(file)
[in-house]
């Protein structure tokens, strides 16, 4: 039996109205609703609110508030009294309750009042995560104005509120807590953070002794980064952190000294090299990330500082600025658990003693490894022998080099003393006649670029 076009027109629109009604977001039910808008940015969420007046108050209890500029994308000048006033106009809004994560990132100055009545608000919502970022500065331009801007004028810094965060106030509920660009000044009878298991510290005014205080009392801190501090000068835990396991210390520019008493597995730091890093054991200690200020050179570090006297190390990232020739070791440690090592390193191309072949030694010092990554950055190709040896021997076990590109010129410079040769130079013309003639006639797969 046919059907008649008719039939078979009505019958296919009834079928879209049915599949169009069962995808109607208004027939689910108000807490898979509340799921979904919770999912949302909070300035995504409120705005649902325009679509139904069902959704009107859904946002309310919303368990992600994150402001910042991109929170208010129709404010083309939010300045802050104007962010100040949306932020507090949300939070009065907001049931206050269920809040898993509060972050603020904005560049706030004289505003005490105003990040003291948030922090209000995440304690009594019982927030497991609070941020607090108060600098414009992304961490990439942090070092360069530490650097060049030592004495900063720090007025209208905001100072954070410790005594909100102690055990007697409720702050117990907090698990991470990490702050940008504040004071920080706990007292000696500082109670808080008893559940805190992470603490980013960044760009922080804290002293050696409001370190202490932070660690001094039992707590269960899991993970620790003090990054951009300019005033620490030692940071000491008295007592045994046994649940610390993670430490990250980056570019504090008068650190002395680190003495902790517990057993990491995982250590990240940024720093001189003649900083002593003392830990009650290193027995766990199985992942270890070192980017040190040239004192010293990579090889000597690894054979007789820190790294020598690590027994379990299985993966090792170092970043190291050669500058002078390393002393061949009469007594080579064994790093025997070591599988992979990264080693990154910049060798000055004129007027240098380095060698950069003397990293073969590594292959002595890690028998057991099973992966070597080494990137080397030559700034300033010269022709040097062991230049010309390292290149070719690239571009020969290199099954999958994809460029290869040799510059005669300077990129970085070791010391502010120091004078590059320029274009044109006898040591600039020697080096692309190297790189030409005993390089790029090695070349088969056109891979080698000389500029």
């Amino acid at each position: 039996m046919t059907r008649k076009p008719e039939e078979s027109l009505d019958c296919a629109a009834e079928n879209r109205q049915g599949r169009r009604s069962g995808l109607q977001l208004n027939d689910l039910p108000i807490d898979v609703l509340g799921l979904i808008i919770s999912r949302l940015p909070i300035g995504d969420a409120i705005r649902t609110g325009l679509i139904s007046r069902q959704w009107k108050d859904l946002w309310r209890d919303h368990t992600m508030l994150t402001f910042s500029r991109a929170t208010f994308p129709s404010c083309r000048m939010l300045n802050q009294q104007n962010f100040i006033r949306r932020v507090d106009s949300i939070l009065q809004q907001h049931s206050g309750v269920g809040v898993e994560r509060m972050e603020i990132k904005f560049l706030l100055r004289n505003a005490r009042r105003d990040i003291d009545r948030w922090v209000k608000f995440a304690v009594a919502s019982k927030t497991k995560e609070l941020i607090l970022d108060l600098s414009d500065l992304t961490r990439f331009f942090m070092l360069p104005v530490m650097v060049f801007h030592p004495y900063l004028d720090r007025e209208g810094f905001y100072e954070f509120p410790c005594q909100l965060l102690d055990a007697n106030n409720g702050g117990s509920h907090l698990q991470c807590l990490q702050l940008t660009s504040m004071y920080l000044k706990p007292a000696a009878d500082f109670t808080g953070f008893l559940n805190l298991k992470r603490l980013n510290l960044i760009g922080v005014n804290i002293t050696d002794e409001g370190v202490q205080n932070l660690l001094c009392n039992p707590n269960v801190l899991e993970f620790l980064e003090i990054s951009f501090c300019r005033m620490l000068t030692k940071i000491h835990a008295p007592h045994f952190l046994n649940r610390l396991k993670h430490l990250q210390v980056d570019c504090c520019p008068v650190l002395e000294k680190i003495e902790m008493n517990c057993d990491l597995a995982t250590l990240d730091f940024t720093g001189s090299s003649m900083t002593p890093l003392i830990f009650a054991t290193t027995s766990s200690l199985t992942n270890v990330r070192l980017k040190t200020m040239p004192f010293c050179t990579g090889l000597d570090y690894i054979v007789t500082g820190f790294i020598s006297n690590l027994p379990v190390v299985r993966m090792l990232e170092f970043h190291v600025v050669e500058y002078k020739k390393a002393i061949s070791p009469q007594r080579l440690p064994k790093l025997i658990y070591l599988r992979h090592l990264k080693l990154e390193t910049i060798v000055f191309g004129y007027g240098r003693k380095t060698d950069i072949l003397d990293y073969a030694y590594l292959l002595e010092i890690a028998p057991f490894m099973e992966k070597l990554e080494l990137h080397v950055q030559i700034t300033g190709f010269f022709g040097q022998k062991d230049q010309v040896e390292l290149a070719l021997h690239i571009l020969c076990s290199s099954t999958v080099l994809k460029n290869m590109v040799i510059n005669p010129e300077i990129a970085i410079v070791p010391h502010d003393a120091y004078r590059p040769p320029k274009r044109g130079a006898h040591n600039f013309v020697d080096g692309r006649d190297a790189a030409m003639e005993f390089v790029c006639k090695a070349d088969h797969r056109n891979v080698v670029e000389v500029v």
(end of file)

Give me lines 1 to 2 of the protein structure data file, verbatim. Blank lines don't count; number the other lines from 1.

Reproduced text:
[in-house]
């Protein structure tokens, strides 16, 4: 039996109205609703609110508030009294309750009042995560104005509120807590953070002794980064952190000294090299990330500082600025658990003693490894022998080099003393006649670029 076009027109629109009604977001039910808008940015969420007046108050209890500029994308000048006033106009809004994560990132100055009545608000919502970022500065331009801007004028810094965060106030509920660009000044009878298991510290005014205080009392801190501090000068835990396991210390520019008493597995730091890093054991200690200020050179570090006297190390990232020739070791440690090592390193191309072949030694010092990554950055190709040896021997076990590109010129410079040769130079013309003639006639797969 046919059907008649008719039939078979009505019958296919009834079928879209049915599949169009069962995808109607208004027939689910108000807490898979509340799921979904919770999912949302909070300035995504409120705005649902325009679509139904069902959704009107859904946002309310919303368990992600994150402001910042991109929170208010129709404010083309939010300045802050104007962010100040949306932020507090949300939070009065907001049931206050269920809040898993509060972050603020904005560049706030004289505003005490105003990040003291948030922090209000995440304690009594019982927030497991609070941020607090108060600098414009992304961490990439942090070092360069530490650097060049030592004495900063720090007025209208905001100072954070410790005594909100102690055990007697409720702050117990907090698990991470990490702050940008504040004071920080706990007292000696500082109670808080008893559940805190992470603490980013960044760009922080804290002293050696409001370190202490932070660690001094039992707590269960899991993970620790003090990054951009300019005033620490030692940071000491008295007592045994046994649940610390993670430490990250980056570019504090008068650190002395680190003495902790517990057993990491995982250590990240940024720093001189003649900083002593003392830990009650290193027995766990199985992942270890070192980017040190040239004192010293990579090889000597690894054979007789820190790294020598690590027994379990299985993966090792170092970043190291050669500058002078390393002393061949009469007594080579064994790093025997070591599988992979990264080693990154910049060798000055004129007027240098380095060698950069003397990293073969590594292959002595890690028998057991099973992966070597080494990137080397030559700034300033010269022709040097062991230049010309390292290149070719690239571009020969290199099954999958994809460029290869040799510059005669300077990129970085070791010391502010120091004078590059320029274009044109006898040591600039020697080096692309190297790189030409005993390089790029090695070349088969056109891979080698000389500029």